From tricked-out home office setups to fancy new in-office workplace protections, significant investments have been made to accommodate working from home and those who want to work in the office. Hybrid work is the only solution that accommodates both of these desires. And with no signs of the ongoing pandemic coming to a close, HR and People teams worldwide are backing hybrid work as the way of the future.
Employees agree, with the latest Gartner research showing that 75% of hybrid or remote knowledge workers report that their expectations for working flexibly have increased, and four out of 10 employees may leave if you insist they return to an in-person office environment.
So what will the future of hybrid work look like for the millions of employees who are striving for more flexibility and autonomy?
Collaboration Will Be Paramount
Google was among many behemoth companies that announced a shift to a hybrid work model. Workers have been asked to spend time in the office three days a week, delegating the other two to their remote locations. Google CEO Sundar Pichai stated that Google expects around 60 percent of its employees to be on a flexible work setup, with 20 percent working from home permanently, and 20 percent physically present in new office locations.
HR and People teams are working round-the-clock to manage these setups – with a primary concern being how to develop an inclusive and collaborative environment for those in and out of the office.
Therefore the office of the future will invest heavily in technologies that support inclusivity and collaboration. Video conferring tools like Zoom will be projected or plugged into in-office monitor setups, and chat tools like Slack will continue to be regularly leveraged in place of in-office hallway chats.
Additionally, performance management tools that accurately measure performance with equity and fairness will need to be embedded in the flow of work and integrated with the everyday tools employees use in order to feel meaningful. The Betterworks platform supports performance enablement by making it easy to set actionable goals, calibrate them, and update progress automatically. This seamless communication, transparent source of truth, and company-wide frameworks are imperative when operating in a hybrid workplace.
While tools will keep us connected it will be equally important to establish a culture of inclusivity as well. It can be stressful for remote employees to worry about being left out of important in-office conversations or meetings, and that added stress can lead to longer work hours and an increased risk of burnout.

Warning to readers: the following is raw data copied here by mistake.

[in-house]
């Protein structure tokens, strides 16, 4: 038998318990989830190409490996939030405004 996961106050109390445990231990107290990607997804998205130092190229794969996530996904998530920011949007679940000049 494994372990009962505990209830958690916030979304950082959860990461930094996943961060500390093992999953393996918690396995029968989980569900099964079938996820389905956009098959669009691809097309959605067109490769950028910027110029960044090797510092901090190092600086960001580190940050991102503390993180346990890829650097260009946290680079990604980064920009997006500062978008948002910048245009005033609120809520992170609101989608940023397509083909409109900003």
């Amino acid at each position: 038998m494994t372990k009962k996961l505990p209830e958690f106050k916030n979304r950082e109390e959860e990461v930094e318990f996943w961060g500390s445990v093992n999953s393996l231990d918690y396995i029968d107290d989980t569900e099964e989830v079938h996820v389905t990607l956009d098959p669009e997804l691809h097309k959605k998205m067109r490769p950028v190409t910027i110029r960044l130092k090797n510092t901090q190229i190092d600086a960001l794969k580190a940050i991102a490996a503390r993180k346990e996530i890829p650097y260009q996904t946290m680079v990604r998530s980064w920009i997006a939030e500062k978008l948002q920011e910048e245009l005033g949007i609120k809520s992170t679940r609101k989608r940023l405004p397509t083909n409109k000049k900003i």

If you feel this is happening at your workplace then invest in an employee engagement tool that allows you to effectively share regular workplace culture surveys so you can learn from your employees on the go, and stay on top of important concerns.
Performance Won’t Just Be Managed, But Rather, Enabled
Performance management has always been a top priority for any organization looking to improve its ROI, revenue, and employee retention. But in order to successfully retain top talent and stay competitive in today’s work landscape, hybrid environments of the future won’t just manage employees but will work to enable people through dynamic, cadenced OKRs and goal-setting.
Unlike traditional performance management where goals are set and revisited once (maybe twice) a year, an effective and timely approach to goal-setting means transparent, agile, team-oriented goals that drive actions and align individuals to the mission and purpose of an organization.
A highly effective goal-setting methodology that works for companies of all sizes and is designed to scale is the OKR framework. In this framework, goals are set based on common factors and empower individuals to perform. Companies will likely reply on this framework (or something similar) to manage agile goal-setting, development, and ongoing feedback. Not only will employees revisit their objective and key results in an ongoing manner, but companies will leverage dynamic platforms to gather feedback, track 1:1’s and check-in calls, and goals all from the same location – ensuring that employees have a consolidated way to track and manage their work.
As Fast Company reports: “remote workers want more streamlined technology solutions. That includes providing a single device for both personal and professional use. In 2020, 31% felt overwhelmed by the number of devices they had to manage between work and home.”
And if employees feel overwhelmed by the number of devices they are expected to use, image how that feeling would snowball if they were expected to track their OKRs, feedback, and 1:1’s, from different locations!
Offices Will be Human-Centric
Between the new Occupational Safety and Health Administration (OSHA) standards for office safety protections for COVID-19 (including mask mandates, social distancing, adequate ventilation, frequent cleaning, and disinfection) and the need to balance and respect each employee own health concerns, the office of the future will likely take a far more human-centric approach.
After all, we’re a long way from the end of the COVID-19 pandemic. Hot-desking — the practice of allocating desks and rooms on an as-needed basis — will become more commonplace as teams adopt flexible work schedules. We will likely see an increase in co-working spaces meant to accommodate pockets of closely located employees, many offices will need to be restructured to accommodate social distance measures, and we will likely see an increase in additional enclosed meeting rooms where employees can connect with their remote counterparts.
How do you plan to accommodate, motivate, and support your employees in future hybrid environments? Let us know on Twitter!